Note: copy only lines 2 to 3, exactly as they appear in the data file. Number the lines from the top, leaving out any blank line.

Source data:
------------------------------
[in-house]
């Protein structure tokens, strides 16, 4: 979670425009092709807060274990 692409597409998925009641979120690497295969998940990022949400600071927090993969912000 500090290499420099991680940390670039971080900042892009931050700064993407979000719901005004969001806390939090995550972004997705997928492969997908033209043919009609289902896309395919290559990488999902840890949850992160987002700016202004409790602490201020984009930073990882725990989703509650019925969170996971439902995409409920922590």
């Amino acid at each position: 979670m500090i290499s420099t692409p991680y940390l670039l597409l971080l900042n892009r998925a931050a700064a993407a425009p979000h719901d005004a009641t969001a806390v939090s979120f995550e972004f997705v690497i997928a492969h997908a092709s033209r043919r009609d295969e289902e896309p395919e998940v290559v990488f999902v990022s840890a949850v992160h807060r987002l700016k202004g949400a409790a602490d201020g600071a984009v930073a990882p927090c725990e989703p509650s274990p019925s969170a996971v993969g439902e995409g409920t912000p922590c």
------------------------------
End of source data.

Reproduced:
């Protein structure tokens, strides 16, 4: 979670425009092709807060274990 692409597409998925009641979120690497295969998940990022949400600071927090993969912000 500090290499420099991680940390670039971080900042892009931050700064993407979000719901005004969001806390939090995550972004997705997928492969997908033209043919009609289902896309395919290559990488999902840890949850992160987002700016202004409790602490201020984009930073990882725990989703509650019925969170996971439902995409409920922590």
């Amino acid at each position: 979670m500090i290499s420099t692409p991680y940390l670039l597409l971080l900042n892009r998925a931050a700064a993407a425009p979000h719901d005004a009641t969001a806390v939090s979120f995550e972004f997705v690497i997928a492969h997908a092709s033209r043919r009609d295969e289902e896309p395919e998940v290559v990488f999902v990022s840890a949850v992160h807060r987002l700016k202004g949400a409790a602490d201020g600071a984009v930073a990882p927090c725990e989703p509650s274990p019925s969170a996971v993969g439902e995409g409920t912000p922590c």